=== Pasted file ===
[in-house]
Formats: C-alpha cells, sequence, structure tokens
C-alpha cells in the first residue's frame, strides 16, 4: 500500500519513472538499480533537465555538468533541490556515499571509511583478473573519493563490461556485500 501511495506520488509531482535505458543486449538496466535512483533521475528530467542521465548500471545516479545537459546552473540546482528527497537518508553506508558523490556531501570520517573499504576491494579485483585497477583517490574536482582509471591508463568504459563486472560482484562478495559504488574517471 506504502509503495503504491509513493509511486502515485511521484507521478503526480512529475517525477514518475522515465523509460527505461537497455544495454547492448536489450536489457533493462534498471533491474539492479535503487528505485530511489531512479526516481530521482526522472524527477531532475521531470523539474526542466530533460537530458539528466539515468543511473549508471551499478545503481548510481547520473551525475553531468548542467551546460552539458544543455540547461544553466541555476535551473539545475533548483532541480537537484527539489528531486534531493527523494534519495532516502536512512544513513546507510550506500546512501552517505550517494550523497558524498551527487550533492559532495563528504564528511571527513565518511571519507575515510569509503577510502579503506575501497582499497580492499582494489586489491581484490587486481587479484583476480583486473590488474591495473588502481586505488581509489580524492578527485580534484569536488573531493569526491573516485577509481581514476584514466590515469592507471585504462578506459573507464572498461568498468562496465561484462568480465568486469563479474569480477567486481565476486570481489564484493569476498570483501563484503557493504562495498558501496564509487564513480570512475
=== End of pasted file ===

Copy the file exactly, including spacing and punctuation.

[in-house]
Formats: C-alpha cells, sequence, structure tokens
C-alpha cells in the first residue's frame, strides 16, 4: 500500500519513472538499480533537465555538468533541490556515499571509511583478473573519493563490461556485500 501511495506520488509531482535505458543486449538496466535512483533521475528530467542521465548500471545516479545537459546552473540546482528527497537518508553506508558523490556531501570520517573499504576491494579485483585497477583517490574536482582509471591508463568504459563486472560482484562478495559504488574517471 506504502509503495503504491509513493509511486502515485511521484507521478503526480512529475517525477514518475522515465523509460527505461537497455544495454547492448536489450536489457533493462534498471533491474539492479535503487528505485530511489531512479526516481530521482526522472524527477531532475521531470523539474526542466530533460537530458539528466539515468543511473549508471551499478545503481548510481547520473551525475553531468548542467551546460552539458544543455540547461544553466541555476535551473539545475533548483532541480537537484527539489528531486534531493527523494534519495532516502536512512544513513546507510550506500546512501552517505550517494550523497558524498551527487550533492559532495563528504564528511571527513565518511571519507575515510569509503577510502579503506575501497582499497580492499582494489586489491581484490587486481587479484583476480583486473590488474591495473588502481586505488581509489580524492578527485580534484569536488573531493569526491573516485577509481581514476584514466590515469592507471585504462578506459573507464572498461568498468562496465561484462568480465568486469563479474569480477567486481565476486570481489564484493569476498570483501563484503557493504562495498558501496564509487564513480570512475